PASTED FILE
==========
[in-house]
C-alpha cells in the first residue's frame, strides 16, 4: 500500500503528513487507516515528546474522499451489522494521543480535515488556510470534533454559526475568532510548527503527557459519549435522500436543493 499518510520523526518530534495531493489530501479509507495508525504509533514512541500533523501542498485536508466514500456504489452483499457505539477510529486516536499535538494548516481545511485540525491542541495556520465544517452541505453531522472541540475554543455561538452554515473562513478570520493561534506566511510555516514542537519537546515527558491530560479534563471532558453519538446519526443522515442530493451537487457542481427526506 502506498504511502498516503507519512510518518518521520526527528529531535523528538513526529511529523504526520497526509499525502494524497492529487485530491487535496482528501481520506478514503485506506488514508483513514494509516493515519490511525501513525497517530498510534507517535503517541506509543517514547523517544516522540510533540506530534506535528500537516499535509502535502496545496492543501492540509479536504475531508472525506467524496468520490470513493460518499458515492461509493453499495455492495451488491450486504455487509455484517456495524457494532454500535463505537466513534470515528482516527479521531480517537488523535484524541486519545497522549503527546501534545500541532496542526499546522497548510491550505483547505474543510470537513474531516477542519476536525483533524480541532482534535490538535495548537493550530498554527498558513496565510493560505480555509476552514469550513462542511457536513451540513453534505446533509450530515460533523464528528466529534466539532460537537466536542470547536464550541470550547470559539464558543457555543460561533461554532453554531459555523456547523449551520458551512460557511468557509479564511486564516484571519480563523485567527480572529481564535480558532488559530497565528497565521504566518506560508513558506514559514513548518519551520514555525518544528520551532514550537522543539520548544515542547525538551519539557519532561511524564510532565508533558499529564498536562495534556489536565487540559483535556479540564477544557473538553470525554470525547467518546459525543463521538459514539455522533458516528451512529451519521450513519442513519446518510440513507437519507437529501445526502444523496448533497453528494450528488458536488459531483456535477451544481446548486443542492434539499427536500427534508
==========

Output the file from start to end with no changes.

[in-house]
C-alpha cells in the first residue's frame, strides 16, 4: 500500500503528513487507516515528546474522499451489522494521543480535515488556510470534533454559526475568532510548527503527557459519549435522500436543493 499518510520523526518530534495531493489530501479509507495508525504509533514512541500533523501542498485536508466514500456504489452483499457505539477510529486516536499535538494548516481545511485540525491542541495556520465544517452541505453531522472541540475554543455561538452554515473562513478570520493561534506566511510555516514542537519537546515527558491530560479534563471532558453519538446519526443522515442530493451537487457542481427526506 502506498504511502498516503507519512510518518518521520526527528529531535523528538513526529511529523504526520497526509499525502494524497492529487485530491487535496482528501481520506478514503485506506488514508483513514494509516493515519490511525501513525497517530498510534507517535503517541506509543517514547523517544516522540510533540506530534506535528500537516499535509502535502496545496492543501492540509479536504475531508472525506467524496468520490470513493460518499458515492461509493453499495455492495451488491450486504455487509455484517456495524457494532454500535463505537466513534470515528482516527479521531480517537488523535484524541486519545497522549503527546501534545500541532496542526499546522497548510491550505483547505474543510470537513474531516477542519476536525483533524480541532482534535490538535495548537493550530498554527498558513496565510493560505480555509476552514469550513462542511457536513451540513453534505446533509450530515460533523464528528466529534466539532460537537466536542470547536464550541470550547470559539464558543457555543460561533461554532453554531459555523456547523449551520458551512460557511468557509479564511486564516484571519480563523485567527480572529481564535480558532488559530497565528497565521504566518506560508513558506514559514513548518519551520514555525518544528520551532514550537522543539520548544515542547525538551519539557519532561511524564510532565508533558499529564498536562495534556489536565487540559483535556479540564477544557473538553470525554470525547467518546459525543463521538459514539455522533458516528451512529451519521450513519442513519446518510440513507437519507437529501445526502444523496448533497453528494450528488458536488459531483456535477451544481446548486443542492434539499427536500427534508